Security stepped up at Wales' music and sporting events
Security arrangements have been stepped up at music and sporting events across Wales in response to recent terror attacks in London and Manchester.
There was a major security operation in Cardiff for the Champions League final on Saturday, with 2,000 police officers deployed across the city.
Organisers of forthcoming events said they are reviewing their security procedures.
Some are asking visitors not to bring bags and to expect to be searched.
The UK has been subjected to three terror attacks in as many months, and the current threat level for international terrorism is severe, which means an attack is highly likely.
- London Bridge attack - BBC News
- Manchester attack: What we know so far
- Westminster Terror Attack - BBC News
There are dozens of major events taking place in Wales over the next few weeks, including Robbie Williams, Justin Bieber and Coldplay concerts at the Principality Stadium in Cardiff, with tens of thousands of people due to attend.
A stadium spokeswoman confirmed there would be a meeting with South Wales Police on Wednesday to discuss security arrangements.
Enhanced security checks are in place upon entry to the stadium, and only small handbags will be allowed inside.
A statement from the stadium said: "Due to the current unprecedented security situation, it's better for everyone if you do not bring a bag at all.
"Each and every threat is assessed by South Wales Police and appropriate police resources are put in place around the stadium and city centre."
Sniffer dogs are also used to assist searches, along with CCTV and road closure plans.
Assistant Chief Constable Richard Lewis said there were a number of "key music and sporting events in the coming weeks which will attract large crowds".
"We will continue to work with organisers and review our response to these events depending on the intelligence and information which we receive," he said.
"People going to these events will see both unarmed and overtly armed officers on patrol and we will also being using tactics which are not obvious to the public, but are designed to keep them safe."
The annual Royal Welsh Show takes place in Llanelwedd, Powys, from 24-27 July.
Steve Hughson, a former chief superintendent with Dyfed-Powys Police, is the chief executive of the Royal Welsh Agricultural Society, which organises the show.
He said they meet regularly with the local Counter Terrorism Security Advisors, the Wales Extremism and Counter Terrorism Unit and Dyfed-Powys Police "to continually assess the threat levels".
Mr Hughson said while there is no specific intelligence that suggests the show is likely to be a target, they continue to work with their partners to make sure they have access to an "effective response".
St David's Hall in Cardiff is due to host BBC Cardiff Singer of the World from 11-18 June and Cardiff council said it was working closely with the BBC to ensure "appropriate security is in place".
A council spokesman said advice had been taken from the relevant authorities and the full programme of shows at St David's Hall and New Theatre would continue as planned.
He said both venues would tighten procedures, including having "vigorous" checks upon entry. Visitors were being asked not to bring bags and to allow more time to accommodate the searches.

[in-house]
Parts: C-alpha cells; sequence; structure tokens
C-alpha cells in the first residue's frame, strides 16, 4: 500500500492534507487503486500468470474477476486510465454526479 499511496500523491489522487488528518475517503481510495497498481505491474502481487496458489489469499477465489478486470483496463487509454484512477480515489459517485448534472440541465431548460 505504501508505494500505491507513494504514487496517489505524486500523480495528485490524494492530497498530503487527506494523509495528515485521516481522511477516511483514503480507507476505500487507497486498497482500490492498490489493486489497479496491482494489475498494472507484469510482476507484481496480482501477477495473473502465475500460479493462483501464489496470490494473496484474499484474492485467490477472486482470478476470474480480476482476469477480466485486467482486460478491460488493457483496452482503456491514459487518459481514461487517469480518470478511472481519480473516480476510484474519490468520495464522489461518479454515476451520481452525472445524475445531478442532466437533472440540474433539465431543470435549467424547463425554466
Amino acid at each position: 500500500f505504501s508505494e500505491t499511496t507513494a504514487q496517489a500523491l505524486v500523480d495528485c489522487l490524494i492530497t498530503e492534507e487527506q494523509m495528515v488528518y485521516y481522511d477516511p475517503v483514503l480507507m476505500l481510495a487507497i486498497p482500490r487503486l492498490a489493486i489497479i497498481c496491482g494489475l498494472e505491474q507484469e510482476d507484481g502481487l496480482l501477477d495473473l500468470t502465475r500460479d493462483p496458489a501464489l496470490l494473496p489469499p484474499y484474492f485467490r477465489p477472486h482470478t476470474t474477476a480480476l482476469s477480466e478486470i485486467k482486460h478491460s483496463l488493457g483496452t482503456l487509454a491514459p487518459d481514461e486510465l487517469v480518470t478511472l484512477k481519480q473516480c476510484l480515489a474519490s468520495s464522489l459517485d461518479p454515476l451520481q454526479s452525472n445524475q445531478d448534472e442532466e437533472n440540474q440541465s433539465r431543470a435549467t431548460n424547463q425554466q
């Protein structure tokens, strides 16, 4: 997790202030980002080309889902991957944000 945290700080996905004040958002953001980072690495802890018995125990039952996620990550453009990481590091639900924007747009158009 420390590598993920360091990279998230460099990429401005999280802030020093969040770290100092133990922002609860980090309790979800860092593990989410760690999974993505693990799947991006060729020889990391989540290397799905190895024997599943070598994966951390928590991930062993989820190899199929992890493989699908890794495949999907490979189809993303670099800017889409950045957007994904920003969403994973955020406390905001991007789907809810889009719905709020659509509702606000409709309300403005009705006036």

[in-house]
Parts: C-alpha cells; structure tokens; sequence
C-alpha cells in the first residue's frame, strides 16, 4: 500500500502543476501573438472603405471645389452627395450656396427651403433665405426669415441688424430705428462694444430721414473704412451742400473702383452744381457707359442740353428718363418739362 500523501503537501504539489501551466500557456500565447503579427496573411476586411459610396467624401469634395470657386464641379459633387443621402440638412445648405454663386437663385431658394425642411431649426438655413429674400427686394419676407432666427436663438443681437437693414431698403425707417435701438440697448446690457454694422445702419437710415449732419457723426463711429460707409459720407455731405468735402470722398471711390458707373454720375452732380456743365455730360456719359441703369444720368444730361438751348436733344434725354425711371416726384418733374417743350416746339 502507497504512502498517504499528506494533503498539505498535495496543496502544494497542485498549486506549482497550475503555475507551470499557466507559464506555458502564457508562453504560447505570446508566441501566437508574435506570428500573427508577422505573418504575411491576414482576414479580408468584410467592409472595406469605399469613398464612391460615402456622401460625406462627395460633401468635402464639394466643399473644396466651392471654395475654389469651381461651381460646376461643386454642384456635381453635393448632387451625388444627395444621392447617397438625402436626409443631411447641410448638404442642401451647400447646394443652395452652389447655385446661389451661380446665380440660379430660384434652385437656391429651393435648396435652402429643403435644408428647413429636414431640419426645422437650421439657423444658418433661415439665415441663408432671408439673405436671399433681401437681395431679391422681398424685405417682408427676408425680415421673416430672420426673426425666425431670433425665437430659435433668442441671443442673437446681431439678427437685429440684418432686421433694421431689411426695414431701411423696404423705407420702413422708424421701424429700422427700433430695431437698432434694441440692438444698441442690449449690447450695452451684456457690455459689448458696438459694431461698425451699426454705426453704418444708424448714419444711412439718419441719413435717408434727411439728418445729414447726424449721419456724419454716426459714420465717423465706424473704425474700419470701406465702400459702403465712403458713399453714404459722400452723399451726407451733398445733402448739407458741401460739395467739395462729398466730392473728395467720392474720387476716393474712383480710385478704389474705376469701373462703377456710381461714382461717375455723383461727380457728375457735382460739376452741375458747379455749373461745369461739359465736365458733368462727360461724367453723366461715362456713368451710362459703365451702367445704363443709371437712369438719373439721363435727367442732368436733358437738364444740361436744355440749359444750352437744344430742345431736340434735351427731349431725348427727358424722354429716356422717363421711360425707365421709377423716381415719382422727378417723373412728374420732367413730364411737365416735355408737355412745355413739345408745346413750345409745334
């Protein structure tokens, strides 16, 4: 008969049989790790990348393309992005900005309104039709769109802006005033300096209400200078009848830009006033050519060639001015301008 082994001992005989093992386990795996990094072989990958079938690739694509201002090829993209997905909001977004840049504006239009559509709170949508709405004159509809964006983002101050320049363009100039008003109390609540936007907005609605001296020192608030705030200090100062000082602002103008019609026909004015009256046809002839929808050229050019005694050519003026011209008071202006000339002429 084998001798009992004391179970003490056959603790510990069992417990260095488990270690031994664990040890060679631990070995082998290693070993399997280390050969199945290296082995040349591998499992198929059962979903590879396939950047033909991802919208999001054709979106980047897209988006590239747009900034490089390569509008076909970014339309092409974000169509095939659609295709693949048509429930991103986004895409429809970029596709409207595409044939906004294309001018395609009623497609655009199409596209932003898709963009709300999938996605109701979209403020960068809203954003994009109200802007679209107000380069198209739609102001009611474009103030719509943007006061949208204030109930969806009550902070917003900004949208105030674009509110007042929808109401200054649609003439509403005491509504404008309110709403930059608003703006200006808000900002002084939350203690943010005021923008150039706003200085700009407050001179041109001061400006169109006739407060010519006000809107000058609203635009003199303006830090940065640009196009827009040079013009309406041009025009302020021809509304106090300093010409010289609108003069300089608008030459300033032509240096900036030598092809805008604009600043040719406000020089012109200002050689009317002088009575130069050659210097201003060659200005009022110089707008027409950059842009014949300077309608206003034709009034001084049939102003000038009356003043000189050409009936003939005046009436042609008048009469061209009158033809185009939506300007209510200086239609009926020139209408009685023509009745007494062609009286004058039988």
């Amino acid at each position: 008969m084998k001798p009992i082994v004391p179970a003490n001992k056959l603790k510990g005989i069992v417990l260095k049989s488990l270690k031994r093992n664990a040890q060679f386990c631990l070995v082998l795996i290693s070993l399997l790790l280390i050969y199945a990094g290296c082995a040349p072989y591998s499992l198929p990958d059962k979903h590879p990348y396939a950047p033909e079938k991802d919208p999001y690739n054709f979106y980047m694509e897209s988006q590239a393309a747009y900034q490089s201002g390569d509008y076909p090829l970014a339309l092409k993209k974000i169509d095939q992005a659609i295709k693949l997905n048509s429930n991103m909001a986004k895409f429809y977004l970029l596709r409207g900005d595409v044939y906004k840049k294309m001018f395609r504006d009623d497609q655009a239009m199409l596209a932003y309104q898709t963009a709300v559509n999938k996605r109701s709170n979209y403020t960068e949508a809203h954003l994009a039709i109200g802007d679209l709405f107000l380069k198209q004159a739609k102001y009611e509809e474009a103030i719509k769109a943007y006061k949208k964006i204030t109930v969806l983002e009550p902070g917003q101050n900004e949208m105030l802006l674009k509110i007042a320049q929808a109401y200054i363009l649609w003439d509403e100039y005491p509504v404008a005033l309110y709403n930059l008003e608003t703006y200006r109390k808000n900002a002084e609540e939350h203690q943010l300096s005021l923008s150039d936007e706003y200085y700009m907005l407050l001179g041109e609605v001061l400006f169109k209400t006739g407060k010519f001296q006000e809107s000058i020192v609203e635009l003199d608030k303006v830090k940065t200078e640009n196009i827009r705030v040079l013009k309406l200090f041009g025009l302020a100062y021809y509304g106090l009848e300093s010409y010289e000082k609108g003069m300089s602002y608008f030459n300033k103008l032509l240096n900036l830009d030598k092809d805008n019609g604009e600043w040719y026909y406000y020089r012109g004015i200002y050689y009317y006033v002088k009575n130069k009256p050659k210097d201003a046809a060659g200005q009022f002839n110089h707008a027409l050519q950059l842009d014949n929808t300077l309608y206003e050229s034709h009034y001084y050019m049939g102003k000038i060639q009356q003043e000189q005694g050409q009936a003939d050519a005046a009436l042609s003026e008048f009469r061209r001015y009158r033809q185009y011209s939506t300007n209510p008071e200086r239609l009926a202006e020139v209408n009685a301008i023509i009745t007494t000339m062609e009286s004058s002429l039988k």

Llangollen International Musical Eisteddfod takes place from 3-9 July in Denbighshire and organisers were "in consultation" with the police over whether additional security measures were needed.
The festival's chief operations officer Sian Eagar said: "To assist with security arrangements this year, visitors should be prepared to have their bags searched and avoid bringing unessential items, such as camping chairs."
The Swalec Stadium in Cardiff is hosting four Champions Trophy cricket matches in June, with the match between England and New Zealand taking place on Tuesday.
A statement released by the International Cricket Council following the most recent attack in London said the "enhanced security around venues" remains in place.
"The security situation has been very much front and centre of our preparations," it added, and procedures are constantly reviewed "to guarantee they are as effective as possible to keep everyone safe".
People taking part in the Swansea half marathon on 25 June have been contacted by the race director David Martin-Jewell, who said they too have reviewed and increased their safety procedures.
Runners are advised not to bring a bag unless they have to, and that any bags will be inspected before being accepted into the tent.
The Motorpoint Arena in Cardiff is due to host some big names in coming weeks and Live Nation has posted a security statement on its website with advice for visitors.
"All arrangements are in continuous consultation and review with local authorities and the police," it said.
It added there are a lot of things that go on behind the scenes, including new security measures, and asked people to be patient "if things take a little longer that they're used to".
Visitors are asked to plan ahead, travel as lightly as possible and if they "really need to bring a bag, make sure it's small".
Swansea council, organiser of the Wales National Airshow in Swansea Bay on 1-2 July, said "safety will always be of paramount importance".
A council spokesman said: "As with all major events, the airshow is reviewed on a regular basis. We will continue to work with our partner to ensure security at the event is appropriate."